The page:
Paolini was clearly puffed up after his little exploit and again tried to escape the next day. Each time he tried to launch himself off the front of the peloton De Vlaeminck personally brought him back. You get the feeling that the Belgian was a little bit pissed off at the profiteur's behaviour the day before? When a beak did get away it didn't contain Paolini. But it did contain the Gypsy. Kerching! Stage win number four for the Gypsy.

Two years before, in 1973, Merckx had romped home to overall victory with six stage wins under his wheels. Only half of Alfredo Binda's haul of twelve in 1927 but still an impressive tally. La Gazzetta dello Sport's Rino Negri wondered if De Vlaeminck could better Merckx' total. Seven stage wins? De Vlaeminck asked rhetorically. No. Not possible. Negri decided to incentivise him. Would 100,000 lire make it possible? The Gypsy, a man who liked to gamble, shook Negri's hand. You're probably wondering what Negri was up to, encouraging yet another of the stranieri to pillage the corsa rosa. Me, I'm wondering how the hell you put a thing like that down on expenses and get away with it. (Sorry, it's my inner accountant, I just can't keep the bugger down.) The next day the Gypsy extended his tally of stage wins out to five.

Negri, of course, didn't care if the stranieri won the stages. Because up at the pointy end of the race Torriani's epic gamble for a final day showdown on the Stelvio was looking like it might just come off. Francisco Galdós (KAS) was in the pink but and Giovanni Battaglin was close enough to almost touch it. And his Jolly Ceramica gregario, Fausto Bertoglio, was barrelling up quick on the blindside. After five years in which the final maglia rosa had gone home to Belgium or Sweden (yes, Sweden - Gösta Petterson won in Merckx's absence in 1971), the Italians actually had a chance - two of them - of winning their own race. And this time those two chances weren't slim and none. Nothing could go wrong now with Torriani's grand plan.

On the thirty-eight kilometre cronometro, which followed another stage won by the Brooklyn boys, Sercu again, bringing their tally so far to eight, Battaglin - taking advantage of the slipstream of his police out-rider - landed in the maglia rosa, which the inept Galdós had effectively vacated by crashing at the start of the crono. And you wonder why people back then said the Spaniards didn't know how to ride?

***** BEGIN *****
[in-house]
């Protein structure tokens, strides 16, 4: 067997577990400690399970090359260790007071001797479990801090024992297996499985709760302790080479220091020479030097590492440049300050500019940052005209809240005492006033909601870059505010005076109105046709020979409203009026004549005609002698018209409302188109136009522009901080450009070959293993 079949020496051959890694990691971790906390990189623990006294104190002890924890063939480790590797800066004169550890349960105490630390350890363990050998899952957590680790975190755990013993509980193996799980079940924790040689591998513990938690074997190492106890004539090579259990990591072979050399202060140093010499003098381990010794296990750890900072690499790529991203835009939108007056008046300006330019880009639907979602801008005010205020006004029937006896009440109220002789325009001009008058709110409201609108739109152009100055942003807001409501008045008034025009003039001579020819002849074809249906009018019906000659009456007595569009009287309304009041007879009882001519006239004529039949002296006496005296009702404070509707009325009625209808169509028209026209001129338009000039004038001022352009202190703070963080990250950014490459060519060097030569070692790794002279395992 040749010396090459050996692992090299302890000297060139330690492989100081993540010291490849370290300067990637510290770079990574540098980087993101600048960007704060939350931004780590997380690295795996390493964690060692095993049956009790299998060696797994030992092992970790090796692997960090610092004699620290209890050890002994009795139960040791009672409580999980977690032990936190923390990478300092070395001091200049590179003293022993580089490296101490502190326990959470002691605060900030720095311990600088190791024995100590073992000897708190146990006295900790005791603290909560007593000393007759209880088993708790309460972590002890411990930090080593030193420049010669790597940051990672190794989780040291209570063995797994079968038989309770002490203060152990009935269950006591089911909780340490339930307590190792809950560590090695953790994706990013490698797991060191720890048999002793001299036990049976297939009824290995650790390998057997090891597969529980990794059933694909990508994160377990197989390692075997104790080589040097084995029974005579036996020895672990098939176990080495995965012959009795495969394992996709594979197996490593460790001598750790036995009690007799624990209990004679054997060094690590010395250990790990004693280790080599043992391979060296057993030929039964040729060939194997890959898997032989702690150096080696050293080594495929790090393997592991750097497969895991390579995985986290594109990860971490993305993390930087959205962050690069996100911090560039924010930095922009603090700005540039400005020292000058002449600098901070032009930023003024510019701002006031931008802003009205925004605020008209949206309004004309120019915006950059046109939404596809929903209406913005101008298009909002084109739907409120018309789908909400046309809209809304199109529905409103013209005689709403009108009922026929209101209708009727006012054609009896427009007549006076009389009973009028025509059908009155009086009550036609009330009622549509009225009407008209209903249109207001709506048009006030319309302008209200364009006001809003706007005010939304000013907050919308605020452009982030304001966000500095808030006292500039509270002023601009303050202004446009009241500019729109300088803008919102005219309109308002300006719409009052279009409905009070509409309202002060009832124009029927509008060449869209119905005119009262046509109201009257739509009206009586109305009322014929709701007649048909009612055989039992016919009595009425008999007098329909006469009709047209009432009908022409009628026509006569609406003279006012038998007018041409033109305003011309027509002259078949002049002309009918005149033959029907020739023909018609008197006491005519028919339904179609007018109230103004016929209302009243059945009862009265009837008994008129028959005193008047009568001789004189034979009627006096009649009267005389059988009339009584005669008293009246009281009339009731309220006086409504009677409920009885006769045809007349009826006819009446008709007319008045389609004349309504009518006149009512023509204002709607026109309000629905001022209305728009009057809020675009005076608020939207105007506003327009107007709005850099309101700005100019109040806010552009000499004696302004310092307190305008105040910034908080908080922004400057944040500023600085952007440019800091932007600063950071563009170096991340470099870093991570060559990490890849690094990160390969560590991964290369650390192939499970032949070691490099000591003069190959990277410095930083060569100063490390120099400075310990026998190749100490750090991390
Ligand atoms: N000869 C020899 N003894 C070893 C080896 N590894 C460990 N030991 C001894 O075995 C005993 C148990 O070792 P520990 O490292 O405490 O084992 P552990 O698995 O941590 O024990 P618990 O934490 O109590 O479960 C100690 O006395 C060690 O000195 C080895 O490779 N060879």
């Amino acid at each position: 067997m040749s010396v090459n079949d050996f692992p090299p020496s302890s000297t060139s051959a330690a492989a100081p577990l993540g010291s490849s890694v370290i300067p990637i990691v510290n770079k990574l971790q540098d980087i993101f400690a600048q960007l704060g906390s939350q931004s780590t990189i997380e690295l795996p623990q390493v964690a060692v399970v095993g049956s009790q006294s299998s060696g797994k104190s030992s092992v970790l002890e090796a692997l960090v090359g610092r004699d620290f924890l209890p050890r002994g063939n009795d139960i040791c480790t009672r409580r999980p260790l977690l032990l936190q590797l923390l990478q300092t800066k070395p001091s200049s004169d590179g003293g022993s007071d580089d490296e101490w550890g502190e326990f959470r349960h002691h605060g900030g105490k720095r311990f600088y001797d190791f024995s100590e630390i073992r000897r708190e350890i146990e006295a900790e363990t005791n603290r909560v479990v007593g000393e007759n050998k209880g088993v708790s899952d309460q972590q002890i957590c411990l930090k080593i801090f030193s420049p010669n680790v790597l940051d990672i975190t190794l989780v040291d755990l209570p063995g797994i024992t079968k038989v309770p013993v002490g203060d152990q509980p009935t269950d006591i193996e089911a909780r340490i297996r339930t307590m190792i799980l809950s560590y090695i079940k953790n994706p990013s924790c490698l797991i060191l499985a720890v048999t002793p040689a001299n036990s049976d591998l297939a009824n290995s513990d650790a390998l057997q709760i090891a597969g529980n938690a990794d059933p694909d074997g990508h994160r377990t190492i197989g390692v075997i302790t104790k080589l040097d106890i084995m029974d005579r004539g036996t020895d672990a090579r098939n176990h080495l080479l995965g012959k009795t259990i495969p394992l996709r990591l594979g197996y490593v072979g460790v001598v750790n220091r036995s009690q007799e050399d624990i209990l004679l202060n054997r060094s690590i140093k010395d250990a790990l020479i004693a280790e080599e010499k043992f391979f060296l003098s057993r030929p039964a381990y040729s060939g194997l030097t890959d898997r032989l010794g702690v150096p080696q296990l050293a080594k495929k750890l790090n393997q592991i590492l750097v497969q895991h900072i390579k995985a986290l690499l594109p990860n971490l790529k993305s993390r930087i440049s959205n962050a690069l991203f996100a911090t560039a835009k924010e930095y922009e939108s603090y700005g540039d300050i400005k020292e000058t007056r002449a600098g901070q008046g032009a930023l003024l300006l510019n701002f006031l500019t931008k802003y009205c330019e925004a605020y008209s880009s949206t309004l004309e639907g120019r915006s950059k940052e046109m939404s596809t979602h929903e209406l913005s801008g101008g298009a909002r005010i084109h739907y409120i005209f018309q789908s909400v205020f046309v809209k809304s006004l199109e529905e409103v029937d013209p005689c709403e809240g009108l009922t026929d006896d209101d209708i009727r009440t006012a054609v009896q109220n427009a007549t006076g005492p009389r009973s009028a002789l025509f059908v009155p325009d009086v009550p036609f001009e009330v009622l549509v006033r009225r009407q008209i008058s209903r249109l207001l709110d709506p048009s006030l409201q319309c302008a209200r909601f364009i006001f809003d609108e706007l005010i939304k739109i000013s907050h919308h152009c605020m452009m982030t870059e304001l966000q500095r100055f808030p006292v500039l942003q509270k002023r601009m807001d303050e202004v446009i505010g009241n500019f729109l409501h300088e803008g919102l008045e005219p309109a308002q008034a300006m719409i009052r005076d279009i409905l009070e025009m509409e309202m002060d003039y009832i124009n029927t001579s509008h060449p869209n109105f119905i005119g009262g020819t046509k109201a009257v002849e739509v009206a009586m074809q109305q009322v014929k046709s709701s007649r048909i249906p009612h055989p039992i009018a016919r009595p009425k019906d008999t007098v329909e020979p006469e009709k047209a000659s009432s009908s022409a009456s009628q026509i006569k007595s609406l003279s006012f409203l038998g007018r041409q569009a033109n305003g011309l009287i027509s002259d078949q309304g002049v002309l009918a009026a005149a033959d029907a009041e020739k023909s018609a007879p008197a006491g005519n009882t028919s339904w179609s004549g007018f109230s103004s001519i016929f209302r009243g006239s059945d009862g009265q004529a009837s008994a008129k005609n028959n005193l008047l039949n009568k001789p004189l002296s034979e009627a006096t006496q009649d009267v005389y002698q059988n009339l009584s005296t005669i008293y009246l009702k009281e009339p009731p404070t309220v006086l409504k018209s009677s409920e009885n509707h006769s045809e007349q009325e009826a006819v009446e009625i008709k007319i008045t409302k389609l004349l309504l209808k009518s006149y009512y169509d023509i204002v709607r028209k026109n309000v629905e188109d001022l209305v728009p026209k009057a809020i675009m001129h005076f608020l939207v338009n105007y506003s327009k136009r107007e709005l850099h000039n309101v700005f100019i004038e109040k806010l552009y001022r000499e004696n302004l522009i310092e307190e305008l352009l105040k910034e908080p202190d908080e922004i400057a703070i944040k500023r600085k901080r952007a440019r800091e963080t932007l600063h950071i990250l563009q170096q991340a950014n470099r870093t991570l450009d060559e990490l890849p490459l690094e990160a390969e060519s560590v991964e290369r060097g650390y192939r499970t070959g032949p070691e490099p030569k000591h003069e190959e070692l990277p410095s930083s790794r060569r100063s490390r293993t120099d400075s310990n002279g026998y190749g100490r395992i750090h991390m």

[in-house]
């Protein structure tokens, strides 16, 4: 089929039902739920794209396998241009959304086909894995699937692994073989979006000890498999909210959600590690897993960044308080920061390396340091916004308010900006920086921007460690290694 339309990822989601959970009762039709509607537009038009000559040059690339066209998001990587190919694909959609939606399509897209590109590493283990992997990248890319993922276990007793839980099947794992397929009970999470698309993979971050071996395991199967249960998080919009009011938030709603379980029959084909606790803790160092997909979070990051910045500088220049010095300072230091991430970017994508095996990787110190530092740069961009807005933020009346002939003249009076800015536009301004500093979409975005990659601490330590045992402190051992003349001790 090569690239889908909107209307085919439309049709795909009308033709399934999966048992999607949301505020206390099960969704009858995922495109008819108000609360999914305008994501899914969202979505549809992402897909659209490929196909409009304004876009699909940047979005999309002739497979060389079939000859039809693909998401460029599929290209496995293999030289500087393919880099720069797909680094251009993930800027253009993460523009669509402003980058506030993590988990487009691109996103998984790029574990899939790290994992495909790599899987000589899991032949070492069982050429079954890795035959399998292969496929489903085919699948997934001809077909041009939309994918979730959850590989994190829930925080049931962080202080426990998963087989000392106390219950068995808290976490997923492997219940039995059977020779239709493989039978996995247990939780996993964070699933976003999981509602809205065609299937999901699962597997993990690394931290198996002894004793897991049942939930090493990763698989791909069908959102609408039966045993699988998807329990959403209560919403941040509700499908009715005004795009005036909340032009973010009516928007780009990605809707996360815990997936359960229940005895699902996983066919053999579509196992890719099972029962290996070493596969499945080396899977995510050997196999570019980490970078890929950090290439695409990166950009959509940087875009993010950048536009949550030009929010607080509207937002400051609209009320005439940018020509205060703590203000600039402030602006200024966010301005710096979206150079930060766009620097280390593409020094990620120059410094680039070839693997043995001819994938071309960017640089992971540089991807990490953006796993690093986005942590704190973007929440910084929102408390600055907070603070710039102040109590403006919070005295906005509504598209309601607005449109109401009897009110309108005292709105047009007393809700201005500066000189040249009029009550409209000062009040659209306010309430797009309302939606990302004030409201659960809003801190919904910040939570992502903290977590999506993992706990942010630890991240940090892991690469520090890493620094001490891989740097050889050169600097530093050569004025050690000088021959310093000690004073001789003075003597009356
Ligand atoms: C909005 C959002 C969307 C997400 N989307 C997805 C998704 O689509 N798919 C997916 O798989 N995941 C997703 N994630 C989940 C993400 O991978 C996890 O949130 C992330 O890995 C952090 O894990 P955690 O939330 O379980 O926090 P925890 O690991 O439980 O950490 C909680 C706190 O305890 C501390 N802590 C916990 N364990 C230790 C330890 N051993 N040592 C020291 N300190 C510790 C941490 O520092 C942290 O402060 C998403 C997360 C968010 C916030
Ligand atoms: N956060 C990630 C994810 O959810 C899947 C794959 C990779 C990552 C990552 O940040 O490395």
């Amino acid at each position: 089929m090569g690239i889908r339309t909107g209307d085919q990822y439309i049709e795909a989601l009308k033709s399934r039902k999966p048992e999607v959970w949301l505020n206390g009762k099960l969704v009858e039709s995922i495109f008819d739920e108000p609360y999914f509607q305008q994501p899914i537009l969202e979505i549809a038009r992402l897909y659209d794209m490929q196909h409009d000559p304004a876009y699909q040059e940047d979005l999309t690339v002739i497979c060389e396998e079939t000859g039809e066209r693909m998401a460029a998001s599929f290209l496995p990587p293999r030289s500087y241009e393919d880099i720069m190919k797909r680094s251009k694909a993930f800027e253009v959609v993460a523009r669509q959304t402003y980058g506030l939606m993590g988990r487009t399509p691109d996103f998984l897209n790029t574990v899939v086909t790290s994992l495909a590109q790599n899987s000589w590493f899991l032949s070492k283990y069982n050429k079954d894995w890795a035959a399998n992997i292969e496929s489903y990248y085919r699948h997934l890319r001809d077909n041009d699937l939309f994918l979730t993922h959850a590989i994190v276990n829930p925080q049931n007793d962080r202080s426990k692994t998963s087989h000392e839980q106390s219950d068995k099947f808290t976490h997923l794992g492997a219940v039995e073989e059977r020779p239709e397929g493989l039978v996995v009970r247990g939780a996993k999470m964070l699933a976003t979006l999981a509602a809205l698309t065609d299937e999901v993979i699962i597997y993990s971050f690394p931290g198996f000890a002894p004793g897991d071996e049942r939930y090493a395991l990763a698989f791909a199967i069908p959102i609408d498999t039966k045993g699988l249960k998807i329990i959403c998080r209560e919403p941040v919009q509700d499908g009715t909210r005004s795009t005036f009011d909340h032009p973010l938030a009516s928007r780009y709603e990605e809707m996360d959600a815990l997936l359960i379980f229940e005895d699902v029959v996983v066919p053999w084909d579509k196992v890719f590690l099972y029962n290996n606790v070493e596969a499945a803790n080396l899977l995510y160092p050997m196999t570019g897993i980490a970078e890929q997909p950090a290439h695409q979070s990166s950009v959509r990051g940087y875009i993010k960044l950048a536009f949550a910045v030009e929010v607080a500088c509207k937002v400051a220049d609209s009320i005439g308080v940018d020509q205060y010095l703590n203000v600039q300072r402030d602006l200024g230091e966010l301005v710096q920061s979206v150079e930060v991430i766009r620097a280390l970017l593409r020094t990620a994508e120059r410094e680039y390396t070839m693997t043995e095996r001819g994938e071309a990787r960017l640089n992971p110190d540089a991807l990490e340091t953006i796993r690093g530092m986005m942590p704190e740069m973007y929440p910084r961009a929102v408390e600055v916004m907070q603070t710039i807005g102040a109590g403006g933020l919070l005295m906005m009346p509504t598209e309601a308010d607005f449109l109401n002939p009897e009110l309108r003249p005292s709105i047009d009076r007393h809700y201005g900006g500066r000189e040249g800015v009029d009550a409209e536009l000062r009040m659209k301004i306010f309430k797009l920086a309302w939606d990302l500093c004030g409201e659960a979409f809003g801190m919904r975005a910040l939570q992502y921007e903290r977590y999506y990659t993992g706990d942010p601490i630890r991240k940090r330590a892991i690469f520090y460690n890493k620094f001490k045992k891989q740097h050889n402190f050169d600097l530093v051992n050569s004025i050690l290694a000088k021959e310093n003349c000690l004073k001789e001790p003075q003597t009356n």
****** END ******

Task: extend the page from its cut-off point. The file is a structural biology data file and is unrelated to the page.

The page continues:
The next stage was another race against the clock, this time a cronoscalta. At the top of Monte Ciocco the Gods laughed long and loud: the leader lost nearly two minutes to his water-carrier and the gregario, Bertoglio held the maglia rosa by six seconds over his boss, Battaglin. Battaglin proclaimed his own seniority to the massed media. But his own direttore sportivo didn't seem to be listening. He said the Jolly Ceramicas would now take a two-leaders approach. Bertoglio's maglia rosa would be defended. Battaglin was not a happy camper on hearing this. Would you be if you were asked - told - to play gregario di lusso to your own gregario?

The next stage came and Battaglian was having a giornato no. Felice Gimondo - the two-time Giro winner and one of the men who had suffered (or, as time moves on, gained) most riding in Merckx's shadow - was quick to notice his compatriot's off day. He himself was just three minutes off the maglia rosa. The race was tootling though the hills of Liguria. Time to make mischief. Ten minutes were stuffed into Battaglin at the day's end. Down and out. Bertoglio now had a two-minute cushion over Galdós and Jolly Cermica were back to having just one protected rider.

The 1975 Giro was now drawing to its close. The Gypsy - whose team-mates Sercu and Wladimiro Panizza knocked off another two stages in the final week - still needed to take another stage win to equal Merckx's tally and another after that if he wanted to relieve La Gazzetta's Rino Negri of the weight of 100,000 lire. On Monte Bondone, four days from home, the Gypsy equalled Merckx and surprised everyone. Suddenly people had to look back to that third stage north of Rome when he'd lost four minutes through, he claimed, adjusting his saddle height. The words what and if leaped to lips and minds.